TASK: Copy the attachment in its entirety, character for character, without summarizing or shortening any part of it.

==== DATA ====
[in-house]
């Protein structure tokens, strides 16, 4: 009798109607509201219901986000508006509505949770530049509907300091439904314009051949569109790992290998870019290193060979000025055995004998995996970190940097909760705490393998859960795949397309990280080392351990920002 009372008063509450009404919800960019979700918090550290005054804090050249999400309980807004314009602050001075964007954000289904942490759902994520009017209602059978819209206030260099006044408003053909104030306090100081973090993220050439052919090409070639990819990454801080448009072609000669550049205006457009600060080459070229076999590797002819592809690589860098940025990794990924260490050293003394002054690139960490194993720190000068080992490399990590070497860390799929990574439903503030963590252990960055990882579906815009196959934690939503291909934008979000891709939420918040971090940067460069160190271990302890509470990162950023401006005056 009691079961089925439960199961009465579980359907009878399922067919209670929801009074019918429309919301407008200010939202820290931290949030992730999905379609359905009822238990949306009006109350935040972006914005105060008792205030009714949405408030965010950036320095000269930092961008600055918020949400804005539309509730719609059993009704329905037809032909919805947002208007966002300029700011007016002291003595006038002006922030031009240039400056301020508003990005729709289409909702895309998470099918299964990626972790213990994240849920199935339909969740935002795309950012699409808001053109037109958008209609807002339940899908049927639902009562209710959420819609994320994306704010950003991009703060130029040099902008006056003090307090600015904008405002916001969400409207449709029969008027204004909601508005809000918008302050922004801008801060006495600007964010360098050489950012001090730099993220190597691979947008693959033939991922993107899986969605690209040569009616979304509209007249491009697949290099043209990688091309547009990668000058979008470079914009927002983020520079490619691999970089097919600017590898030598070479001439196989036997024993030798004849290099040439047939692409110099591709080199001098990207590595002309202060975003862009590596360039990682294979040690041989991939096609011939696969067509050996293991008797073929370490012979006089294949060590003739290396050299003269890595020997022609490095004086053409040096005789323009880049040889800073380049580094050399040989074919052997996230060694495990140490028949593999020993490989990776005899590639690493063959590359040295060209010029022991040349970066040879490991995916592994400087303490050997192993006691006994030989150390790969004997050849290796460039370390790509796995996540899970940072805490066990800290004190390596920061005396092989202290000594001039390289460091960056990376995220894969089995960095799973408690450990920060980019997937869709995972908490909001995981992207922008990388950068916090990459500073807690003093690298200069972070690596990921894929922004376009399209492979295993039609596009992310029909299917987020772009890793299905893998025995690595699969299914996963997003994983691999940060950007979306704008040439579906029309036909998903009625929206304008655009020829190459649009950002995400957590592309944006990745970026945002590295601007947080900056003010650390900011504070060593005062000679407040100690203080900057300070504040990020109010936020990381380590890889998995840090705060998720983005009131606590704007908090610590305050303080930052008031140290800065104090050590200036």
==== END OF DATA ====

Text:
[in-house]
């Protein structure tokens, strides 16, 4: 009798109607509201219901986000508006509505949770530049509907300091439904314009051949569109790992290998870019290193060979000025055995004998995996970190940097909760705490393998859960795949397309990280080392351990920002 009372008063509450009404919800960019979700918090550290005054804090050249999400309980807004314009602050001075964007954000289904942490759902994520009017209602059978819209206030260099006044408003053909104030306090100081973090993220050439052919090409070639990819990454801080448009072609000669550049205006457009600060080459070229076999590797002819592809690589860098940025990794990924260490050293003394002054690139960490194993720190000068080992490399990590070497860390799929990574439903503030963590252990960055990882579906815009196959934690939503291909934008979000891709939420918040971090940067460069160190271990302890509470990162950023401006005056 009691079961089925439960199961009465579980359907009878399922067919209670929801009074019918429309919301407008200010939202820290931290949030992730999905379609359905009822238990949306009006109350935040972006914005105060008792205030009714949405408030965010950036320095000269930092961008600055918020949400804005539309509730719609059993009704329905037809032909919805947002208007966002300029700011007016002291003595006038002006922030031009240039400056301020508003990005729709289409909702895309998470099918299964990626972790213990994240849920199935339909969740935002795309950012699409808001053109037109958008209609807002339940899908049927639902009562209710959420819609994320994306704010950003991009703060130029040099902008006056003090307090600015904008405002916001969400409207449709029969008027204004909601508005809000918008302050922004801008801060006495600007964010360098050489950012001090730099993220190597691979947008693959033939991922993107899986969605690209040569009616979304509209007249491009697949290099043209990688091309547009990668000058979008470079914009927002983020520079490619691999970089097919600017590898030598070479001439196989036997024993030798004849290099040439047939692409110099591709080199001098990207590595002309202060975003862009590596360039990682294979040690041989991939096609011939696969067509050996293991008797073929370490012979006089294949060590003739290396050299003269890595020997022609490095004086053409040096005789323009880049040889800073380049580094050399040989074919052997996230060694495990140490028949593999020993490989990776005899590639690493063959590359040295060209010029022991040349970066040879490991995916592994400087303490050997192993006691006994030989150390790969004997050849290796460039370390790509796995996540899970940072805490066990800290004190390596920061005396092989202290000594001039390289460091960056990376995220894969089995960095799973408690450990920060980019997937869709995972908490909001995981992207922008990388950068916090990459500073807690003093690298200069972070690596990921894929922004376009399209492979295993039609596009992310029909299917987020772009890793299905893998025995690595699969299914996963997003994983691999940060950007979306704008040439579906029309036909998903009625929206304008655009020829190459649009950002995400957590592309944006990745970026945002590295601007947080900056003010650390900011504070060593005062000679407040100690203080900057300070504040990020109010936020990381380590890889998995840090705060998720983005009131606590704007908090610590305050303080930052008031140290800065104090050590200036």